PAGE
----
Not to end my week-long blogging sabbatical with a gripe, but I’ve got a valid complaint here.
I’ve been a loyal Netflix member for a few years now; and I love to find those friendly, red envelopes hiding amongst the penny-saver coupon catalogs and credit-card offers in my mailbox, but the $17 I pay a month for the service seems increasingly out-of-sync with the entertainment value the once-revolutionary company offers.
I’m talking about three little words that constantly appear in the expected availability column in my
cue queue: “Very long wait” with a capital V.
Here’s what Netflix has to say about it:
What does Very Long Wait mean?
Sometimes movies in your Queue may display a wait status. This means that more customers want to see this movie than we have copies. You should keep your movies in the order you want to view them, regardless of their availability, because we ship all copies we have available and you will receive the movie eventually.
Very Long Wait: This means that there is extremely high demand, limited availability and/or a very long wait for this title. Usually the wait is less than 30 days, but could be longer if, for example, the movie is out of print or we are otherwise unable to secure additional copies.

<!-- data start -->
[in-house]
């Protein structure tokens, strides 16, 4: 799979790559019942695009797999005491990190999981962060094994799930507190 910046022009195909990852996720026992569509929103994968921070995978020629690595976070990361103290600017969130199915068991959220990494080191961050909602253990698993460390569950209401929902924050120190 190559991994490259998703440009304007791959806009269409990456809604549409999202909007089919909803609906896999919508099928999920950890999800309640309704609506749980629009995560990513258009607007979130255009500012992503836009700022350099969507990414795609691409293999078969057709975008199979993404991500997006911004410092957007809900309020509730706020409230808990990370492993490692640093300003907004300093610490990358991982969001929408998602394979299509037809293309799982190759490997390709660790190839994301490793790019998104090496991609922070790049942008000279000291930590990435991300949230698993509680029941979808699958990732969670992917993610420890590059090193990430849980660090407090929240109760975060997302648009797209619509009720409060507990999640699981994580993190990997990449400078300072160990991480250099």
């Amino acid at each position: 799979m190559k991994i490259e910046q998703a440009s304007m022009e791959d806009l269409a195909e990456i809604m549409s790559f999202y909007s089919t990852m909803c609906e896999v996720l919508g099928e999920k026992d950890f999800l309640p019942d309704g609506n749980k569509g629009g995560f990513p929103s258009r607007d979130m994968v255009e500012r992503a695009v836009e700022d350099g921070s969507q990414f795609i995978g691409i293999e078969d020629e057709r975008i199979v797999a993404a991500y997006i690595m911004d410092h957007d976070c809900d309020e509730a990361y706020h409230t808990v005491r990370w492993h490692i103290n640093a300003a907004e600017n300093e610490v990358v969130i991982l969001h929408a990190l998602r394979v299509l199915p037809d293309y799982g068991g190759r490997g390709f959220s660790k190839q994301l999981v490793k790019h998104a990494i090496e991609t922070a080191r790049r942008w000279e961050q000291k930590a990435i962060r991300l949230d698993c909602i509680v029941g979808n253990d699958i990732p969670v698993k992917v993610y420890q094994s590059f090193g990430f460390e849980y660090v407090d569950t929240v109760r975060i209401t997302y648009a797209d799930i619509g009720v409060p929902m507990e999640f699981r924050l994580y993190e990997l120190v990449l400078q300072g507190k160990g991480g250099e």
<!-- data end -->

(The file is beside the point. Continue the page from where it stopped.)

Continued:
I’m not buying it.
I’m not sure where in the chain of DVD delivery this problem occurs. Are the distributors not making enough copies? Is Netflix not foreseeing the popularity certain flicks will have? I think I’m missing something here. It could very well be part of some elaborate marketing scheme that I don’t have the energy to comprehend.
Because last time I checked, burning a DVD copy wasn’t exactly pricey. There has to be some kind of copyright agreement distribution companies and the royal-red envelope can come to. Supply and demand, Netflix… supply and demand. They would have you believe there’s too much demand. PISH POSH! We’re not talking about diamonds here. They’re ten-cent plastic discs.
So what do I get during this long month of waiting for my no.1 pick? I get some really crappy movies; that’s what I get.
As much as I enjoyed Paul Blart: Mall Cop I dropped it in the no.35 slot right below Street Fighter: The Legend of Chun-Li for a reason. It was plan Z. I didn’t really want to watch it.
I don’t support a free internet. I think artists deserve some compensation for their creations. But this snag has me thinking companies like Hulu should really get into the “extremely high demand” business.